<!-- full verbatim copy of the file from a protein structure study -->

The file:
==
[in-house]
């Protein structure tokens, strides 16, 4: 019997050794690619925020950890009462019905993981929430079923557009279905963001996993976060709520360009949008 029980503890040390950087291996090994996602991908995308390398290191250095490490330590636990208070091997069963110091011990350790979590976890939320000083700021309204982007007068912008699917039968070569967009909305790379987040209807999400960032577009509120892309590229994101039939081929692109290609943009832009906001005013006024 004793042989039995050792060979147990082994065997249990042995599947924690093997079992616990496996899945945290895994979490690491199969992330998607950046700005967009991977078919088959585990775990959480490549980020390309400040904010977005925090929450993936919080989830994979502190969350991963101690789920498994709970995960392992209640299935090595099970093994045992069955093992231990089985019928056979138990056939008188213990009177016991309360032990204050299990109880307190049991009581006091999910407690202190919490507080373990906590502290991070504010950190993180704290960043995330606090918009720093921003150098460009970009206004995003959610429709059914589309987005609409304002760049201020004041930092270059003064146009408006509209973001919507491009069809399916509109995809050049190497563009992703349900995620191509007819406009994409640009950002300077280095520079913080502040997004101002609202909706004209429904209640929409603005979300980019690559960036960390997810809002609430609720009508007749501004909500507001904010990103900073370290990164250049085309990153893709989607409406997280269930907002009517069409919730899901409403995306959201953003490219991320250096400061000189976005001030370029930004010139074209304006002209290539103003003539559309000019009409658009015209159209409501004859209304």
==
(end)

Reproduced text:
[in-house]
């Protein structure tokens, strides 16, 4: 019997050794690619925020950890009462019905993981929430079923557009279905963001996993976060709520360009949008 029980503890040390950087291996090994996602991908995308390398290191250095490490330590636990208070091997069963110091011990350790979590976890939320000083700021309204982007007068912008699917039968070569967009909305790379987040209807999400960032577009509120892309590229994101039939081929692109290609943009832009906001005013006024 004793042989039995050792060979147990082994065997249990042995599947924690093997079992616990496996899945945290895994979490690491199969992330998607950046700005967009991977078919088959585990775990959480490549980020390309400040904010977005925090929450993936919080989830994979502190969350991963101690789920498994709970995960392992209640299935090595099970093994045992069955093992231990089985019928056979138990056939008188213990009177016991309360032990204050299990109880307190049991009581006091999910407690202190919490507080373990906590502290991070504010950190993180704290960043995330606090918009720093921003150098460009970009206004995003959610429709059914589309987005609409304002760049201020004041930092270059003064146009408006509209973001919507491009069809399916509109995809050049190497563009992703349900995620191509007819406009994409640009950002300077280095520079913080502040997004101002609202909706004209429904209640929409603005979300980019690559960036960390997810809002609430609720009508007749501004909500507001904010990103900073370290990164250049085309990153893709989607409406997280269930907002009517069409919730899901409403995306959201953003490219991320250096400061000189976005001030370029930004010139074209304006002209290539103003003539559309000019009409658009015209159209409501004859209304």